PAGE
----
#44 Poem: Sorcery Related Violence in PNG

Light of the world

She, the light of the world.
He watched her rise and set.

They met at church as most do.

And then again on bus rides to school.
Then at markets. Then in shops.
On Facebook. Through text. Over phone calls.

Rising together till she fell.

But she refused his advances one day.
So he stained her cloak with fear one night.

Her sun never rose there after.
As she lived by the fear of light.

She burned her cloak, to hide the stains
When his family paid the five hundred kina.

Forgive and forget, her Pastor prayed
God punishes because we are all sinners.

And he sniffed at some white stuff.
Thought he was the right stuff.
And clenched at his heart one day.

– Myocardial Infarction
The coroners transcription.
Was all that was needed to say.

That’s when they came for her.

In the thick of her fear,
Extinguishing her light from the world.

The lawyers, the police.
The accountants, the priests.

They chanted our ancestors words.

You, the girl who witched his heart.
The doctor said “you broke his heart”.

You deserve to die, the witches way,
The girl who lived, by fear of light.

-Hans Lee

Commentary

I wrote this poem with a lot of hate and disgust at a part of Papua New Guinean society that I can’t reconcile with who we are as a modern nation. For all we strive to be – holding on to our culture and customs and celebrating it – we are also still held back by the fear and deeply entrenched superstition that we harbour in the undertow of our conversations. I don’t mind being controversial here because someone has to be.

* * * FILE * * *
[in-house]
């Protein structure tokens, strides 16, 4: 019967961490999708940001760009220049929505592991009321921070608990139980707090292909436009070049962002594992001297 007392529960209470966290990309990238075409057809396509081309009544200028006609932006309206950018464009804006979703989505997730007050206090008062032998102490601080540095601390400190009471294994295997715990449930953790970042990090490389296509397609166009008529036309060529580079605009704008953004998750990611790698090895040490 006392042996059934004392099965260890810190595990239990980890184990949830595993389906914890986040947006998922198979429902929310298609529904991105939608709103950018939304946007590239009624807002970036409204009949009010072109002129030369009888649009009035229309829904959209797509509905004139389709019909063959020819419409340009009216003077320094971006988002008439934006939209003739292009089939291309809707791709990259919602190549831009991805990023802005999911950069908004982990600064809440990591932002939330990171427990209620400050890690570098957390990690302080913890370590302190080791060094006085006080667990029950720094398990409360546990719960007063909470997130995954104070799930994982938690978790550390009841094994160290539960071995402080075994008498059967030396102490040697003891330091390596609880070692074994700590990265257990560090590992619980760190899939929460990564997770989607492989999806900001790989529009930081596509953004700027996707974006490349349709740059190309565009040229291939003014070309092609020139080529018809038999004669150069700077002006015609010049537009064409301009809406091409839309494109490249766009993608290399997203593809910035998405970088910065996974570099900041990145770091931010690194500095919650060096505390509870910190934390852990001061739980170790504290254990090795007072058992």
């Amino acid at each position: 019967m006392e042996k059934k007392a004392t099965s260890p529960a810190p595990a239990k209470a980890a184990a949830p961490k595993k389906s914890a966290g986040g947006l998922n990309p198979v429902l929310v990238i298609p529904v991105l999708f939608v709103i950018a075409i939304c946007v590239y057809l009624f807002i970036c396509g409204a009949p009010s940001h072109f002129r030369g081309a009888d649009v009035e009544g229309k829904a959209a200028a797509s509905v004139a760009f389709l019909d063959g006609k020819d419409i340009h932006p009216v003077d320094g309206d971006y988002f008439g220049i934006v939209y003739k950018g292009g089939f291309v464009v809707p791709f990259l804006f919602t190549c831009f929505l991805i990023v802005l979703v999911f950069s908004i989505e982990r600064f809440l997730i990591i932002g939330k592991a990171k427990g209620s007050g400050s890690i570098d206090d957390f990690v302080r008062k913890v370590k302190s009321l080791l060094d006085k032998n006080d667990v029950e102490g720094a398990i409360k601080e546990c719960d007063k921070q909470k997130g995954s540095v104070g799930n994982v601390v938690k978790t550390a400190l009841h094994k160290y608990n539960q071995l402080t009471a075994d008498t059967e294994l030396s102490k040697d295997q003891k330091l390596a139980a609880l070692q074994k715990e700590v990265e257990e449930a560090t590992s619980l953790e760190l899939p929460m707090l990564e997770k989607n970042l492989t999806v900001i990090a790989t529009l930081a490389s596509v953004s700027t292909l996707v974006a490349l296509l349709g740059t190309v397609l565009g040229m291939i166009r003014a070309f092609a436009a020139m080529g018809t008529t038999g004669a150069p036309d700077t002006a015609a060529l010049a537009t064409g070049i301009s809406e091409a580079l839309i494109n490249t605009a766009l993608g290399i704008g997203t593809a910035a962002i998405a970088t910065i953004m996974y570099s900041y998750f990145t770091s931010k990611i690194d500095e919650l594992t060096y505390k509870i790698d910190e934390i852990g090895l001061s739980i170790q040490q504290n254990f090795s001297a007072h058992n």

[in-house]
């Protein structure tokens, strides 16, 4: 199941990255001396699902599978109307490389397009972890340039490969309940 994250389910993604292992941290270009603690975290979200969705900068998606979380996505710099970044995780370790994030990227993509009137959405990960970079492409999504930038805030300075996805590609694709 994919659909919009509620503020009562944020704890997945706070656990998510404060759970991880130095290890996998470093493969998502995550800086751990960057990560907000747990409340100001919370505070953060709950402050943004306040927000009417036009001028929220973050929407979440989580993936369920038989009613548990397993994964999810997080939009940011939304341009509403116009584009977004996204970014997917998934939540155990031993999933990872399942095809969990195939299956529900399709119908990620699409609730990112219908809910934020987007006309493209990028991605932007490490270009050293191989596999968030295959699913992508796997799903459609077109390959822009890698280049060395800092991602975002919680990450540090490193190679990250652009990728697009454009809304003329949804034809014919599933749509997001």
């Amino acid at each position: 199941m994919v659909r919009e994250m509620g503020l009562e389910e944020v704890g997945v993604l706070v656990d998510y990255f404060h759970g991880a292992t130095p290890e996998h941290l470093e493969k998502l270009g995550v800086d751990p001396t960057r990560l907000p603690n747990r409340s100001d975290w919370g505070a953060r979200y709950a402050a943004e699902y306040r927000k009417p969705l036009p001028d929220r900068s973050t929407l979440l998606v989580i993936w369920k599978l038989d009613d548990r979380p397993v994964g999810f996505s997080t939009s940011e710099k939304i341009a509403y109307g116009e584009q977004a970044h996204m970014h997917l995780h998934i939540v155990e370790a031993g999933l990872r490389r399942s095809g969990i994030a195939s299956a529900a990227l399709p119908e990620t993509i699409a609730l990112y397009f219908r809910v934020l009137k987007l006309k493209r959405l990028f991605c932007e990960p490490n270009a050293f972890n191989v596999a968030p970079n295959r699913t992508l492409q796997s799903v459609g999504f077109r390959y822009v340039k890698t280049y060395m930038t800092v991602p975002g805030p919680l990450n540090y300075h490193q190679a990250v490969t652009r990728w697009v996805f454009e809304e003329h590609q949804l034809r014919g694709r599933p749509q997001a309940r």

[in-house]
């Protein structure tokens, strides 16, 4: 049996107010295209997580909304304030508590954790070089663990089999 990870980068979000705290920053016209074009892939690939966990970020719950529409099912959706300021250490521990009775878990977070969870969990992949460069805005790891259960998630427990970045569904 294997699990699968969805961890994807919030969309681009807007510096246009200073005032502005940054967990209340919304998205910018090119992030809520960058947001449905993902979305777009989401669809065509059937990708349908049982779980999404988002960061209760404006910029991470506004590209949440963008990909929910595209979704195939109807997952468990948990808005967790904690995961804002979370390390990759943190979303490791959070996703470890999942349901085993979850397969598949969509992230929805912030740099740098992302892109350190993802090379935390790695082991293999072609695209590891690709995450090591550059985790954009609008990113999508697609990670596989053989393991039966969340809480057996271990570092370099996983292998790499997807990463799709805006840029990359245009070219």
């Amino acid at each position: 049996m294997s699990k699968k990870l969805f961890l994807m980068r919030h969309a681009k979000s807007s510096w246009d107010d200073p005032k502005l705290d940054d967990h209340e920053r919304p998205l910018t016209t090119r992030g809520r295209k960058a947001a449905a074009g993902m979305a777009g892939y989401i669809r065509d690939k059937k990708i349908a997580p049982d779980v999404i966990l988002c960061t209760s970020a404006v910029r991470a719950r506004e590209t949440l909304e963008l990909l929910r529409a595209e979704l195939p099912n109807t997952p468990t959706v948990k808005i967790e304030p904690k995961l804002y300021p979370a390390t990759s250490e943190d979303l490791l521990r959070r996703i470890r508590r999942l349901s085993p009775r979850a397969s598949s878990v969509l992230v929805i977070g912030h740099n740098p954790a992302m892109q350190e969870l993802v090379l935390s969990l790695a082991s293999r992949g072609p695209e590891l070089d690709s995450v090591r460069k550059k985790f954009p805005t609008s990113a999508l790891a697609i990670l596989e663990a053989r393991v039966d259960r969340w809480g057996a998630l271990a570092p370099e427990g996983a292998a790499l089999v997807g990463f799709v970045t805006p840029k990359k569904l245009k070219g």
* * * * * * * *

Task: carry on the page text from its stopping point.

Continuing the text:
Something is seriously munted as shit if superstition is being treated as grounds for a criminal offence. Continue reading “#44 Poem: Sorcery Related Violence in PNG”

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#14: Beware the Tropical Breeze

Destructive beauty is elegant and wild. I really love the juxtaposition of living in the tropics because we know that the beauty here is a product of the destructive nature that the tropics can unleash. One day all is peaceful and serene, then the next the winds of change arrive and change happens as natural as time in tandem.

Continue reading “#14: Beware the Tropical Breeze”

#10: Introvert (Inspired by Alex Monckton, Introvert)

Introvert
Source: Alex Monckton, Flickr

This poem was inspired by Alex Monckton, a Cairns based photographer and poet. The image is titled Introvert, which I thought was quite fitting. As a caption to that image, Alex wrote the following “Seemingly reluctant to reveal its full beauty all at once, a flower slowly opens petal by petal”.

To think that the flower is the Introvert really illustrates alluring diatomic juxtaposition in my head. More dominant then all else, the flower and the introvert seem incompatible, but at the same time they do not have to be. Introverts can be the biggest personalities and prettiest wall flowers when they chose to be – the latter, quite importantly so. It is only when they become labelled as wall flowers and big personalities, that they are unable to perform the part. For us, it is all a facade. We are what we want to be, when we want to be, situation dictating.

Thinking along those lines inspired the poem below.

Continue reading “#10: Introvert (Inspired by Alex Monckton, Introvert)”

#11 Trading my stori

This poem was inspired by a work trip to Wewak, in the East Sepik Province of Papua New Guinea. It is partly written in Tok Pisin and in English. It was written for a particular audience and a particular purpose so no attempt at translation has been made. This also marks my first attempt at writing a poem in Tok Pisin.

The constant rhythm changes in the second stanza (english) were intentional to illicit a conflicted psycho-emotional response from the reader/ audience that ‘something is not right here’. Jumping between Tok Pisin and English was used to show the two worlds I constantly find myself confronted by. I find myself being modern and western but at the same time, looking back over my shoulder to a world I cannot negate nor forget; it is non-western but complete. 

Continue reading “#11 Trading my stori”